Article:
With the world's longest sea bridge, the third-highest building, and biggest metro system already under construction, China's ambitions are not stopping here.

"We are now planning a second airport," said Zhang Zhigong, the general manager. "We expect to start work on that in 2010."

It will be ready in 2015, when Mr Zhang expects even his new dragon to have reached capacity.


Information appearing on telegraph.co.uk is the copyright of Telegraph Media Group Limited and must not be reproduced in any medium without licence. For the full copyright statement see Copyright
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Old September 15th, 2007, 04:57 AM   #773
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Beijing Airport Express

Beijing Capital International Airport Link's ART MK II Vehicles Debut in Changchun





On Sep. 7, the first train, which comprises 4 ART (Advanced Rapid Transit) MK II vehicles, that is to be used for Beijing Capital International Airport Link connecting Dongzhimen Station to the Beijing Capital International Airport using Bombardier's ART technology made its debut in Changchun.

In March 2006, Bombardier received an order from Changchun Railway Vehicles (CRC) as part of a contract awarded to CRC by the Beijing Dongzhimen Airport Express Rail Co. Ltd. for the supply of 40 ART MK II vehicles for the Beijing Capital International Airport Link.

It is known that Bombardier participates in project management and is responsible for vehicle systems engineering and integration, design and manufacture of the bogies as well as the propulsion and braking systems while Changchun Railway Vehicles (CRC) manufactures the 40 ART MK II vehicles.

Once fully operational, the airport link will serve four different stations: Dongzhimen, Sanyuanqiao, Beijing Capital International Airport's Terminal 2 and Terminal 3. Passengers will be able to interchange trains conveniently at the Dongzhimen and Sanyuanqiao Stations, where connections to the 2008 Olympic village will be available.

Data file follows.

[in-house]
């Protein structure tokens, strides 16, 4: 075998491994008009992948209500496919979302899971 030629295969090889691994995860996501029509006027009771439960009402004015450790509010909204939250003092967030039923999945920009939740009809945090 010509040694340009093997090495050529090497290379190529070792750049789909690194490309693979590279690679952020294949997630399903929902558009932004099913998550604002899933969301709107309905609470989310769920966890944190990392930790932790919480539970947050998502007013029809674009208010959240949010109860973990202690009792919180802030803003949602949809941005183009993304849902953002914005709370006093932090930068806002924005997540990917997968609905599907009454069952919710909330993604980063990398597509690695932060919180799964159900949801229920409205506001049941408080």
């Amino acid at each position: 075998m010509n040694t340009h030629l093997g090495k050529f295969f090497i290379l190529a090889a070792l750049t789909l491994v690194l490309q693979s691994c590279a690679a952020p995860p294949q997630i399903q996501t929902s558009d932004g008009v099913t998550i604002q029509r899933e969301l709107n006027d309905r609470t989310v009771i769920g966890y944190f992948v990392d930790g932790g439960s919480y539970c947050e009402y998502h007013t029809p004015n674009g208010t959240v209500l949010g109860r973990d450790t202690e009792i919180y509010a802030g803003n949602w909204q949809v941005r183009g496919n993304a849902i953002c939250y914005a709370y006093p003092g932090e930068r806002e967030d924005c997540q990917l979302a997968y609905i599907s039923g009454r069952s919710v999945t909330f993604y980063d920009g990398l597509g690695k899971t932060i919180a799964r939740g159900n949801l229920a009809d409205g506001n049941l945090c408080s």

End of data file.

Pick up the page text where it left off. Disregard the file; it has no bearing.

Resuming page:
In addition, a special lounge at the Dongzhimen Station will allow passengers to initiate flight-boarding procedures before arriving at the airport as well.
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Old September 15th, 2007, 01:06 PM   #774
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nice train
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Old September 15th, 2007, 04:32 PM   #775
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Don't know if these particular photos were once posted here. I can't locate them in this thread so many pages.

Anyways test run of automatic people mover.







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Old September 15th, 2007, 11:43 PM   #776
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image hosted on flickr


image hosted on flickr


image hosted on flickr
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Old September 16th, 2007, 04:27 AM   #777
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^ wow thats nice.

Any interior pics? I tried to look for it in that carnoc site but couldnt read Chinese errrr...
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Old September 16th, 2007, 05:30 AM   #778
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I like the airport train, nice long and wide seats. the isle looks a bit too narrow, considering tourists are bigger size.
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Old September 17th, 2007, 12:58 AM   #779
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Quote:
Originally Posted by zergcerebrates View Post
^ wow thats nice.

Any interior pics? I tried to look for it in that carnoc site but couldnt read Chinese errrr...
No. haven't got any interior pics.
Its time for you to learn Chinese
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Old September 17th, 2007, 12:05 PM   #780
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Sep 12

T3 will be completed by the year end, opening Feb 2008.

T3 interior


Outside


Terminal people mover rail